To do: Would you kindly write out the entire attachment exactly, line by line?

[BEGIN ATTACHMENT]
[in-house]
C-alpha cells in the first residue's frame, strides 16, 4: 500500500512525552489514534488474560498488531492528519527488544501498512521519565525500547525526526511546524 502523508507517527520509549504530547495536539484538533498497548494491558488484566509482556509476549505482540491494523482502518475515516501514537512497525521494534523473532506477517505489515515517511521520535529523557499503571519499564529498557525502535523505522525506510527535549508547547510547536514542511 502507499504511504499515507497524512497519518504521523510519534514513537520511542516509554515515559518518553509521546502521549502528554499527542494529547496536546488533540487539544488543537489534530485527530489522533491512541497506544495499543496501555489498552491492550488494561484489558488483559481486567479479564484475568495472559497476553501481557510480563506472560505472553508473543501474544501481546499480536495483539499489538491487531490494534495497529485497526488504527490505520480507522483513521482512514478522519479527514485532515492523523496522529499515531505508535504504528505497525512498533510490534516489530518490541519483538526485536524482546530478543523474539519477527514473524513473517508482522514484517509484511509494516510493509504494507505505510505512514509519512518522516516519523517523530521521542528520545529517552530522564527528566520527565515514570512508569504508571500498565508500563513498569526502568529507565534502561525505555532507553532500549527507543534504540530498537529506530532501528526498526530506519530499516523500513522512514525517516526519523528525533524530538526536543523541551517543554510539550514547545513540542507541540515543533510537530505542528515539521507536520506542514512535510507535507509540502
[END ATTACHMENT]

[in-house]
C-alpha cells in the first residue's frame, strides 16, 4: 500500500512525552489514534488474560498488531492528519527488544501498512521519565525500547525526526511546524 502523508507517527520509549504530547495536539484538533498497548494491558488484566509482556509476549505482540491494523482502518475515516501514537512497525521494534523473532506477517505489515515517511521520535529523557499503571519499564529498557525502535523505522525506510527535549508547547510547536514542511 502507499504511504499515507497524512497519518504521523510519534514513537520511542516509554515515559518518553509521546502521549502528554499527542494529547496536546488533540487539544488543537489534530485527530489522533491512541497506544495499543496501555489498552491492550488494561484489558488483559481486567479479564484475568495472559497476553501481557510480563506472560505472553508473543501474544501481546499480536495483539499489538491487531490494534495497529485497526488504527490505520480507522483513521482512514478522519479527514485532515492523523496522529499515531505508535504504528505497525512498533510490534516489530518490541519483538526485536524482546530478543523474539519477527514473524513473517508482522514484517509484511509494516510493509504494507505505510505512514509519512518522516516519523517523530521521542528520545529517552530522564527528566520527565515514570512508569504508571500498565508500563513498569526502568529507565534502561525505555532507553532500549527507543534504540530498537529506530532501528526498526530506519530499516523500513522512514525517516526519523528525533524530538526536543523541551517543554510539550514547545513540542507541540515543533510537530505542528515539521507536520506542514512535510507535507509540502